Mt. Vernon Register-News

May 1, 2011

Son comes in to take over family business


MT. VERNON — To the customers of the Pizza Man restaurant in eastern Mt. Vernon, it was obvious that Kris Chamness would someday take over the family business. But that didn’t stop it from being news to him.

“There are people who remember me from when I was 12 who come in now and say, ‘Congratulations! We knew it was inevitable.’ And I’m like, ‘I’m glad you knew, because I sure didn’t,’” Chamness said with a laugh. “If you’d asked me even 10 years ago, I would have said they have good pizza and I eat it, but that’s the extent of it. I didn’t really have a drive to do it, didn’t have a drive to own it, didn’t have a drive to run it until recently. That was April 6, and it’s been nonstop ever since.”

These days, Chamness, his wife Diana and his mother, Jackie Prior, are keeping Main Street’s Pizza Man franchise a family affair. Each of them is taking a leadership role as Chamness steps into the shoes he never expected: Small business owner. Not that he’s worried.

“Owning a business is a lot to bite off, and it’s a lot of sacrifice. I just thank God for the opportunity. It’s been amazing so far,” Chamness said. “We feel very blessed and thank everybody for supporting us. It really is overwhelming,”

For Chamness, that support is tied to two things: A tradition of great service and an equally strong background in great-tasting, distinct pizza.

“We offer a unique pizza,” he said. “Because of time reasons, a lot of places have gone to conveyer ovens, and we can’t compete with their speed. We take longer, but we offer something nobody else does — a good, old-fashioned slate-cooked pizza. I never even considered changing that.”

Keeping that practice alive lets Chamness deliver pizza not only more personally, but more personalized than his competitors.

“We can give them a good-quality pizza that’s personalized; however you want that pizza cooked, I can do. That oven’s capable of it,” he said. “We do everything from the start from scratch. We have an oven nobody else in this town has, and that makes a world of difference.”

Chamness is well aware of the local pizza landscape: He remembers when the location was a Monical’s pizzeria operated by the late Bill “The Pizza Man” Houghland, years before advertising litigation led Houghland and others to rename their franchises and spread the new name across Southern Illinois. And of course, he recalls vividly the chain of events that led to its purchase by his father, Lendell Prior, and his part-time employment there some 20 years ago.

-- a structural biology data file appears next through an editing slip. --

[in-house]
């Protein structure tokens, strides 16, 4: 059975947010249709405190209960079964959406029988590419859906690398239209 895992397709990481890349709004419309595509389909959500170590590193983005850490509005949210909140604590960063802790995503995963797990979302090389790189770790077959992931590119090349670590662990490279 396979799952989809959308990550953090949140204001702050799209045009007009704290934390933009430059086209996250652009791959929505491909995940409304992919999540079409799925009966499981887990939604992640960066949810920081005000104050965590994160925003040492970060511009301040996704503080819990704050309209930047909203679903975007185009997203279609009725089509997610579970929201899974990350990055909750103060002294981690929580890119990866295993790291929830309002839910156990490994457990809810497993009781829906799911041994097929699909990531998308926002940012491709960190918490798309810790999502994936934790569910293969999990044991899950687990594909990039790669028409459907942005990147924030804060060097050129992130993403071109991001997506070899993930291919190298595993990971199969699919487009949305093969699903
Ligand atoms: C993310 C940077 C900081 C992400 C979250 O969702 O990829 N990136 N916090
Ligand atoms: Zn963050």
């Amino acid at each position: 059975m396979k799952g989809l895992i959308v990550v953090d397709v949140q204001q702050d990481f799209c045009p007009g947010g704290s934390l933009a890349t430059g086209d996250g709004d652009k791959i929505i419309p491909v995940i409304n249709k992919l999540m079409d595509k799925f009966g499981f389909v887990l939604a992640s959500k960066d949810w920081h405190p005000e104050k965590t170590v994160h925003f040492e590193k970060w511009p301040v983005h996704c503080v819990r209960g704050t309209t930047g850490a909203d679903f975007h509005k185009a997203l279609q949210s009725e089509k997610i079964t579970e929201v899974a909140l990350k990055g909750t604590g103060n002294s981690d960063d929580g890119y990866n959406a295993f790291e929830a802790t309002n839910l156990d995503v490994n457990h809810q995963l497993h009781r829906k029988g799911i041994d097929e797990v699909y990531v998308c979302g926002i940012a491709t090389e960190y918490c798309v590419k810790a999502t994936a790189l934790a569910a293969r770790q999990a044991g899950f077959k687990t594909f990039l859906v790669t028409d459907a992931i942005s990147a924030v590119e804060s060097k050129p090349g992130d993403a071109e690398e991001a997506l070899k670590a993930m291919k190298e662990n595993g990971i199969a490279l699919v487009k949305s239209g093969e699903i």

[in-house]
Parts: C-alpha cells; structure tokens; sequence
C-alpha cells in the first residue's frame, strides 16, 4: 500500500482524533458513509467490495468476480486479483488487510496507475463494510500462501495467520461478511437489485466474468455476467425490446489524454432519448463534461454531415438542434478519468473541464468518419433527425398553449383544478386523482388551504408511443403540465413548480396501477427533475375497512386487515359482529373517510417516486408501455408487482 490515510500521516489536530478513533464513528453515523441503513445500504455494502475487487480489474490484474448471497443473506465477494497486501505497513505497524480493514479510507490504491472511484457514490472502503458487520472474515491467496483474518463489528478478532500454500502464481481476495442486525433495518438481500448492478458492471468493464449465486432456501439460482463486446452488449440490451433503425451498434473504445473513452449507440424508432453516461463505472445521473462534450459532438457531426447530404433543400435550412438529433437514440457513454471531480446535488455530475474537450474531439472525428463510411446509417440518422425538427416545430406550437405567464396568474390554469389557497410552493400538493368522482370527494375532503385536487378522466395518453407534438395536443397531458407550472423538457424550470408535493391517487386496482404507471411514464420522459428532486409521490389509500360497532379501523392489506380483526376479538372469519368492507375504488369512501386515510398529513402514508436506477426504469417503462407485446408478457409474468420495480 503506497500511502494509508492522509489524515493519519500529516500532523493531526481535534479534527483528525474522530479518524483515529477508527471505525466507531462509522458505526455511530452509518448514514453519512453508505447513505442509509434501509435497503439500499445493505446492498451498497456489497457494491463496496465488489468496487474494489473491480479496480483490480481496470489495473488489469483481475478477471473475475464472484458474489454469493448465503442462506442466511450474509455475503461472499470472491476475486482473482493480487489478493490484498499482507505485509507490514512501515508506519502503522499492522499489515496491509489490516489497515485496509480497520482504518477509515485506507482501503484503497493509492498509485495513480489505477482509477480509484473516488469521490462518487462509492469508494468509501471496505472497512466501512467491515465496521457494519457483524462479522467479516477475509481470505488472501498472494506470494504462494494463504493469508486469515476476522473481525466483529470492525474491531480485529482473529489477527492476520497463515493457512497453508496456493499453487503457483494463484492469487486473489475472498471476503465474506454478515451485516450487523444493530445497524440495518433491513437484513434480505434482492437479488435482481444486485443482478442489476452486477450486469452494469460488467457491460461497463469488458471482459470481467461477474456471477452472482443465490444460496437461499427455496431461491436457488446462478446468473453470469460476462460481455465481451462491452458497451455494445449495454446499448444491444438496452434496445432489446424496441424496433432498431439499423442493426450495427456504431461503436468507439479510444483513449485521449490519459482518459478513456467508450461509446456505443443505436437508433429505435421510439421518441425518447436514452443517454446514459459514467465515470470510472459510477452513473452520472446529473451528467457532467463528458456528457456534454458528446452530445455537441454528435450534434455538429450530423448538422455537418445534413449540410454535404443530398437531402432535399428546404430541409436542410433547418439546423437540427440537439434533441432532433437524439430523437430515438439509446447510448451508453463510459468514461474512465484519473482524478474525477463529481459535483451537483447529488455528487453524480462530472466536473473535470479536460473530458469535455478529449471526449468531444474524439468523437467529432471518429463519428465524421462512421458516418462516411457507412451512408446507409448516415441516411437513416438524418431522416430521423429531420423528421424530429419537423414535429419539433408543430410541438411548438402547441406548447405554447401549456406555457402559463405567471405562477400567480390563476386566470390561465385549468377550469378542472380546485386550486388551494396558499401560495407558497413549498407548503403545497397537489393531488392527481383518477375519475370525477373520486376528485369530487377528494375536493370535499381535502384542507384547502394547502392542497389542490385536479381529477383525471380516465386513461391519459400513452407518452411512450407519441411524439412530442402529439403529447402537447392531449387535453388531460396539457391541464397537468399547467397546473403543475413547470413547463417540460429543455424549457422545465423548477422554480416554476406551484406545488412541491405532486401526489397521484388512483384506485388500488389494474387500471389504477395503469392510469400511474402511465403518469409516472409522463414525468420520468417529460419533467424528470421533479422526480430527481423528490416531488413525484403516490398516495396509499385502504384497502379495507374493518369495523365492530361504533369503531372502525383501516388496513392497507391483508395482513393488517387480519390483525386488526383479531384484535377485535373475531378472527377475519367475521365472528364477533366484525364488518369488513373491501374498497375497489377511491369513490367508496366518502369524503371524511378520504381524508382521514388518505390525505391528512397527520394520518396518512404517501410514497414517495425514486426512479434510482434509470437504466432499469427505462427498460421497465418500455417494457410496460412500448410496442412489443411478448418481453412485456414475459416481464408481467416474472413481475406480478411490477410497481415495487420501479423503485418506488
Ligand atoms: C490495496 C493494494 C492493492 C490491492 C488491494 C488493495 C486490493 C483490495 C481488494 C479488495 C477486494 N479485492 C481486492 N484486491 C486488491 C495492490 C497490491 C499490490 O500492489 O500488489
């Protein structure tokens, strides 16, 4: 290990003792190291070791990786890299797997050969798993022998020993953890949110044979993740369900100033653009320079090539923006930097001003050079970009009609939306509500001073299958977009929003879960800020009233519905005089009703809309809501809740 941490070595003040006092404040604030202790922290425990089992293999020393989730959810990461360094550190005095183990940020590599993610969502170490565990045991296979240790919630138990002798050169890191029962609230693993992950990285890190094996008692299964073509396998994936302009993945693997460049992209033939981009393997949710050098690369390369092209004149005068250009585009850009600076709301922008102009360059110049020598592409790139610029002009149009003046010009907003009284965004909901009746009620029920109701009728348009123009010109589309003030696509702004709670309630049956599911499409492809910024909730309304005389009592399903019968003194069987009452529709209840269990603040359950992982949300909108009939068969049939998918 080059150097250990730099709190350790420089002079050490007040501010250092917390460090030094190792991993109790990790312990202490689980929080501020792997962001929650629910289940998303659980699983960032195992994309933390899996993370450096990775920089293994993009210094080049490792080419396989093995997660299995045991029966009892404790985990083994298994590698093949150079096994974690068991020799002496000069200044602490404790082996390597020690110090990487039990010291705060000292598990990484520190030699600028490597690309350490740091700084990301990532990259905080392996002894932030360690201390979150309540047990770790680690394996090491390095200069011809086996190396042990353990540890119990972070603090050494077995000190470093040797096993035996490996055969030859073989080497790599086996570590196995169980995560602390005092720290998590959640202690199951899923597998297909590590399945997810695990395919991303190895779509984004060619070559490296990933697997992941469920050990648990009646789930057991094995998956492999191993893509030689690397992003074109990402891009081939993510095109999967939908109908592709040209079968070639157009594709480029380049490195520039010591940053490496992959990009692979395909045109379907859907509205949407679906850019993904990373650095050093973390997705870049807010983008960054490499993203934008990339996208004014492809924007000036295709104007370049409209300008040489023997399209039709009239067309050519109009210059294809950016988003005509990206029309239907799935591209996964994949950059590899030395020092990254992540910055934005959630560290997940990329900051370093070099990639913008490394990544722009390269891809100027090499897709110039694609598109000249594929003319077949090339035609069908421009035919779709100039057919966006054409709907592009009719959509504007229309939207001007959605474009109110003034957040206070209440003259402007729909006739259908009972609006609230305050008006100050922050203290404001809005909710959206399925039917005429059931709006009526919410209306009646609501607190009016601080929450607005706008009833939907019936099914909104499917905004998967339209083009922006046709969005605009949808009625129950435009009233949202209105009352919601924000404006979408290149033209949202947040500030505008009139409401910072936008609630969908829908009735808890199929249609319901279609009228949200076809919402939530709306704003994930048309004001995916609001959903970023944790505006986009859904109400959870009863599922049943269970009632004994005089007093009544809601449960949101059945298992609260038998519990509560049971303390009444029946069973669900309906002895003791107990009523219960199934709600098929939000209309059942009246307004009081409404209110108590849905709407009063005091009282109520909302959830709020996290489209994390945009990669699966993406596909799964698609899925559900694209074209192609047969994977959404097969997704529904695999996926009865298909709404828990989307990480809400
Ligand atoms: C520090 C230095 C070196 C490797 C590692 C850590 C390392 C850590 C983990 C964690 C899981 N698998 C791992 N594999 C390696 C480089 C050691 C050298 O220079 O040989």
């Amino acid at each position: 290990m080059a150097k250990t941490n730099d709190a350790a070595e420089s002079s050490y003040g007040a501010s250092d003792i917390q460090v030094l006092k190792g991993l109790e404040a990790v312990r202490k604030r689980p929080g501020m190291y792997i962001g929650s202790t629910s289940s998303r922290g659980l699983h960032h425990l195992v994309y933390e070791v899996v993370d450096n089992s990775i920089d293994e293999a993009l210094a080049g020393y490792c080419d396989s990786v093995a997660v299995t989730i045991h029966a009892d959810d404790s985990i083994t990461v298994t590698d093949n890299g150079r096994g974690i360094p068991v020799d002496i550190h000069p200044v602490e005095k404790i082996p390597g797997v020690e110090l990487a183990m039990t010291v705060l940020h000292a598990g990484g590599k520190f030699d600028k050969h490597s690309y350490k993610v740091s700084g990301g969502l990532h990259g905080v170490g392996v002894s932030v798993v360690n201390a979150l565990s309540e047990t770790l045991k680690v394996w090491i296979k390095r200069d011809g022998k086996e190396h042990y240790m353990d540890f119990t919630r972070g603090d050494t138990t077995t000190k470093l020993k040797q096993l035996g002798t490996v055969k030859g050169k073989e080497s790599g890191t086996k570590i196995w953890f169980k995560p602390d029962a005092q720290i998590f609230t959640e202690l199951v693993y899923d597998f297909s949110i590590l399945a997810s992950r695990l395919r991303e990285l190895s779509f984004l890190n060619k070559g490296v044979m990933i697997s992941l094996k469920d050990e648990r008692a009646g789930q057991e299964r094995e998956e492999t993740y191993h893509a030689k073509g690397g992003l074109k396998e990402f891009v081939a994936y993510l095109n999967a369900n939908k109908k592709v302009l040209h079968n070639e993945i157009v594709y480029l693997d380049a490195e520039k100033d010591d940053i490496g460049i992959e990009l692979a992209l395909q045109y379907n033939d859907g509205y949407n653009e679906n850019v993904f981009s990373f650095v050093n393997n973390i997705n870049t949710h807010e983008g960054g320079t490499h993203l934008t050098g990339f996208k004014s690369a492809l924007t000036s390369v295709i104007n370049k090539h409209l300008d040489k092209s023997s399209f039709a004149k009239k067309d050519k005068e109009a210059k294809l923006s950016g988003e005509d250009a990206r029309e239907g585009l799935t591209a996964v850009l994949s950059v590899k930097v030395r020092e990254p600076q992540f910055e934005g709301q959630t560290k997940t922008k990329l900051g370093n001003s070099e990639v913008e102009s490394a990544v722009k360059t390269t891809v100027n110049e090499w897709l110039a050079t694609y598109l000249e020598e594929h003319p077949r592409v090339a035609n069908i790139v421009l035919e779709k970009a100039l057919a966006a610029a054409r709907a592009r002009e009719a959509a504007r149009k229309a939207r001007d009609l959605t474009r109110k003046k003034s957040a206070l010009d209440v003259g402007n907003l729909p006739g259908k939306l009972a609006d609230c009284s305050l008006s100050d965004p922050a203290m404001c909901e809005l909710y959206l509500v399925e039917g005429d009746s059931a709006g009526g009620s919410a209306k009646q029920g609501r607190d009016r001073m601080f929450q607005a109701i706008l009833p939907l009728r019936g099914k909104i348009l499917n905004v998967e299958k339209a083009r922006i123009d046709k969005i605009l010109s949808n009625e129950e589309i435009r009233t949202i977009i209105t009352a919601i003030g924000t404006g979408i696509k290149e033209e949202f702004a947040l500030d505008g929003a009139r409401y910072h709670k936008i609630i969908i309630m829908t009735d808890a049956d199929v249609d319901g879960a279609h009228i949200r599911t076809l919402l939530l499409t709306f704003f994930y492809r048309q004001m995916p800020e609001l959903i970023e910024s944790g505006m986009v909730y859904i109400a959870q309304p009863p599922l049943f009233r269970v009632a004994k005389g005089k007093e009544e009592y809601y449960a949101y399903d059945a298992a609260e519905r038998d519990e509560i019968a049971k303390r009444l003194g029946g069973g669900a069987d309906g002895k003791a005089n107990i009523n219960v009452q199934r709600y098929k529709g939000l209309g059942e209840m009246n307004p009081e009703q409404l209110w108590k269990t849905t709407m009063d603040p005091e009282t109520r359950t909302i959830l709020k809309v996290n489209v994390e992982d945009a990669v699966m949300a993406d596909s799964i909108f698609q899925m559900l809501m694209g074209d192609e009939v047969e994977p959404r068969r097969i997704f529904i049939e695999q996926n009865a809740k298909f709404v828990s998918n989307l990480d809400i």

“Bill owned (the store) for 18-and-a-half years, and then he was ready to retire. In December 1989, my parents bought it, and they owned it until this month when Diana and I purchased it,” Chamness said. “I started with my parents in 1989 when I was 12-years-old, and I worked there sporadically until I was 16 or 17. Then I left to not work for my parents.”

Prior kept the business running while Chamness pursued other dreams. He  joined the military, got married and became a fixture in Mt. Vernon at John Lewis’ People’s Choice Cash & Pawn on Jordan Street. Then retirement came calling to Prior, and Chamness had a decision to make.

“My family did lots of praying and lots of pondering and thinking and looking forward to the future, and we decided that it would be a good move to keep it in the family,” he said. “We felt we were blessed to be given the chance, so we did it.”

In the meantime, Chamness never forgot the personal touch his father brought to Pizza Man and Kris hopes to keep alive.

“Pizza Man has a reputation of repeat customers; once somebody likes it, they usually like it a lot, and repeat customers are a majority of the business there. After spending so much time with them from the age of 12 to 16 or 17, we had built relationships,” he said. “Even sporadically when I went back years later, those same customers were still in and out every day.”

That doesn’t mean, however, that Chamness has no goals of his own for the venture; he’s intent on keeping that familial atmosphere while acknowledging the need for the restaurant to evolve into the 21st century. He’s currently soliciting bids for wireless Internet from local providers and intends to install TVs throughout the dining room. Those efforts are just the beginning of a modernization effort Chamness hopes will keep Pizza Man competitive for years — and potentially generations — to come.

“We want to make it a lot more ‘today,’” he said. “We want to do everything better that we can. We want to be faster, better, and everything people hope we can be. We want to do that for ourselves and for the family, and hopefully get to the point where my kids can decide if they want to get it from us.”

Chamness is currently pulling double duty to keep the restaurant buzzing, working days at People’s Choice and nights at Pizza Man. Nonetheless, he seems to be in high spirits when Diana and their kids, Rhythm and Kadence, are nearby at 5 on a Monday.

Kris and Diana are still in the planning stages of a 40th anniversary celebration in June that could double as a grand re-opening celebration for the new management. Meanwhile, Kris is satisfied to help the business keep humming along after so many years away.

“At this moment (Diana and I) are extremely blessed and overwhelmed with the amount of support we’ve gotten since we opened the doors ourselves. It’s nonstop from open to close.

My wife absolutely loves customer interaction, and she’s already building those same relationships that I was so keen on,” Chamness said. “It’s amazing how much we’ve been blessed and continue to be blessed. We just want to count those blessings and stay focused on how to make Pizza Man better for the customers.”